Reality Show About Raising Kids with Autism is Surprisingly Complicated
Guzin Kurun from Staten Island, NY is a mother of twin boys with autism. After earning her degree in video and journalism, she decided to put her acquired skills to good use. She wanted to create a sense of ‘normalcy’ around the issue of parenting children with autism and she decided to do so with comedy. Kurun created a scripted show, called Surprisingly Complicated, based on the reality of raising two boys with with autism.
“Surprisingly Complicated is a lighthearted comedy about the everyday life, and true experiences of raising my twin boys with autism. Our reality. All episodes are shot on Staten Island. The actors portraying my boys also have autism,” said Kurun.
Looking for answers
When Kurun’s twin boys were diagnosed with autism at 15 months old, it was not easy for her and her husband, Aydin. She admits they had no idea what autism entailed and how to prepare for the changes it would impose. “When our boys were diagnosed with autism spectrum disorder, thirteen years ago, there wasn't much information on what to expect. We had found a few depressing documentaries, books, a blogger parent or two, and a lot of information on magic 'cures' and treatments. In hindsight, what we were looking for was a safe place to tell us that life would go on, just a little bit different than planned,” wrote Kurun, on the family’s website - https://www.surprisinglycomplicated.com.
Surprisingly Complicated depicts daily situations that Kuzan and her husband Aydin come across with their sons, such as going to get a haircut or going to the dentist. “This web series is four years in the making and shows our everyday challenges and the quirks that come with raising twin autistic children. Our pilot episode deals with the family deciding to give the twins marijuana to offset the side effects traditional medicine gave them. It’s not a cure, just our story. Further episodes will show what families with autism encounter at the dentist, haircuts, family outings, potty training but with the humor and love that has held our family together,” wrote Kurun.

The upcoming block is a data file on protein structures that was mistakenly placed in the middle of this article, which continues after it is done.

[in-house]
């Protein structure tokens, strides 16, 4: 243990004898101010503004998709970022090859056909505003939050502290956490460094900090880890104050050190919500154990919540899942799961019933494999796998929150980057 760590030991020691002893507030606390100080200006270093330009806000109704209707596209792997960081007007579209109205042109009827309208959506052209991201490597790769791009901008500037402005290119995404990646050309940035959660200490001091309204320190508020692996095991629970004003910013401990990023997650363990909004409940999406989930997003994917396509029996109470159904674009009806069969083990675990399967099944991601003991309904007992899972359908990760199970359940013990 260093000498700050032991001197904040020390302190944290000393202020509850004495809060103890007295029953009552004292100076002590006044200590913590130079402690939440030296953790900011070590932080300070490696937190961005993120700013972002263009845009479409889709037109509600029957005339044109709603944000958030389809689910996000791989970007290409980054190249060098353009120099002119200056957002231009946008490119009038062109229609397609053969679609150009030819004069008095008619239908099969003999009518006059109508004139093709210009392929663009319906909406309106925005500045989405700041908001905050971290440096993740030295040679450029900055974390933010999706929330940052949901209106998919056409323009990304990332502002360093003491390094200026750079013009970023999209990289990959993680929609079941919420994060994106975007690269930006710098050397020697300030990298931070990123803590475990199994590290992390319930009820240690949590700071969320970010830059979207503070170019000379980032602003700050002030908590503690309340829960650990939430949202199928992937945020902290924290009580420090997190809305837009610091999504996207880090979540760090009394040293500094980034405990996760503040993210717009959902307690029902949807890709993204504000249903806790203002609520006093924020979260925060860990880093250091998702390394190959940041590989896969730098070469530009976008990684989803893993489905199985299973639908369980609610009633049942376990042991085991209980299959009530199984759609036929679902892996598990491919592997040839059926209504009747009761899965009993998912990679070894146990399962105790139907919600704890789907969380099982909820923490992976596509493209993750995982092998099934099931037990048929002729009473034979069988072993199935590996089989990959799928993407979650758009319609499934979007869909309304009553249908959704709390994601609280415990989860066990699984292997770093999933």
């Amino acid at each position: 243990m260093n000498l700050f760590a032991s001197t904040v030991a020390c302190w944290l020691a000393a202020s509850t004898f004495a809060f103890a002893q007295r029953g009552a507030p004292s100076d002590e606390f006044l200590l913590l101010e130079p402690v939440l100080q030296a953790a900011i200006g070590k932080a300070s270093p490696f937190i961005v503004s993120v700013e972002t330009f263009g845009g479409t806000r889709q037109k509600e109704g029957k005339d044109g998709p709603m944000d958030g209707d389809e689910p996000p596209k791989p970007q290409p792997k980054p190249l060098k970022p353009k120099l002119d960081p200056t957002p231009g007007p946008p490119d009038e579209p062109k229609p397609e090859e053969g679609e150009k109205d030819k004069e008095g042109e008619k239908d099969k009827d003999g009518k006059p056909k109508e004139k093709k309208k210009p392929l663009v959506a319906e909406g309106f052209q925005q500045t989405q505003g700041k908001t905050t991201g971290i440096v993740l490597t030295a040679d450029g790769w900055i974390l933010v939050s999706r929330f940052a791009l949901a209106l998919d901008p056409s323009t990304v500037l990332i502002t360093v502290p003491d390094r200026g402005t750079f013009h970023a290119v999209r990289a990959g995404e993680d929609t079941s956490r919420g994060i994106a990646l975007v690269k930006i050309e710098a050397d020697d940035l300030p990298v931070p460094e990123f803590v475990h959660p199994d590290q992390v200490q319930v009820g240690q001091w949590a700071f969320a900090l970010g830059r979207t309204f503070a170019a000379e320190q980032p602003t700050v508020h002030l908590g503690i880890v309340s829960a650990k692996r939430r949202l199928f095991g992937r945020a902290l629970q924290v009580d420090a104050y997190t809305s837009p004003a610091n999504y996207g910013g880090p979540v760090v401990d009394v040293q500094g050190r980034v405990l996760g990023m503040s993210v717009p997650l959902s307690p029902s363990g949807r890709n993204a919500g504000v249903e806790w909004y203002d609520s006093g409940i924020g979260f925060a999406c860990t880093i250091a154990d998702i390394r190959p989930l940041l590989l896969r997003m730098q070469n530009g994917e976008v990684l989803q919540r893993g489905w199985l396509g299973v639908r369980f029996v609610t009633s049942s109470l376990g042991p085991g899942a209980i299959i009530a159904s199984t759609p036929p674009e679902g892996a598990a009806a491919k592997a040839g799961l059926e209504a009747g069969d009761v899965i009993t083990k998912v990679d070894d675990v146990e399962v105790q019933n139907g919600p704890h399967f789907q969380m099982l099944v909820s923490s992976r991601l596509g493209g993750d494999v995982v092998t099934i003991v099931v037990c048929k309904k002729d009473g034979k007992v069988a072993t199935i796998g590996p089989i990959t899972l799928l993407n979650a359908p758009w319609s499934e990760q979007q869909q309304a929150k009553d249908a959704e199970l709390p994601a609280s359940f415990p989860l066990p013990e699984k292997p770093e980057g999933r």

Kurun stresses that the idea behind the comedy show is to shed light on raising children with autism. “I think autism is shown in the media as either savants having an ailment, or it's shown as a disability that is very dark. I think there's a need for Surprisingly Complicated, because special needs families are not represented on television. My series helps normalize autism and represents that the day-to-day struggle is real, but you can still laugh,” she said. “The point is it's a struggle, but it doesn't have to be miserable. The show is about parents trying to make their kids' lives easier,” she added. Kurun’s twin boys, Adem and Eren, are now 15 years old and attend Richard H. Hungerford School, a special education school located in Staten Island, New York.
Read on to learn more about other efforts that are working hard to raise autism awareness.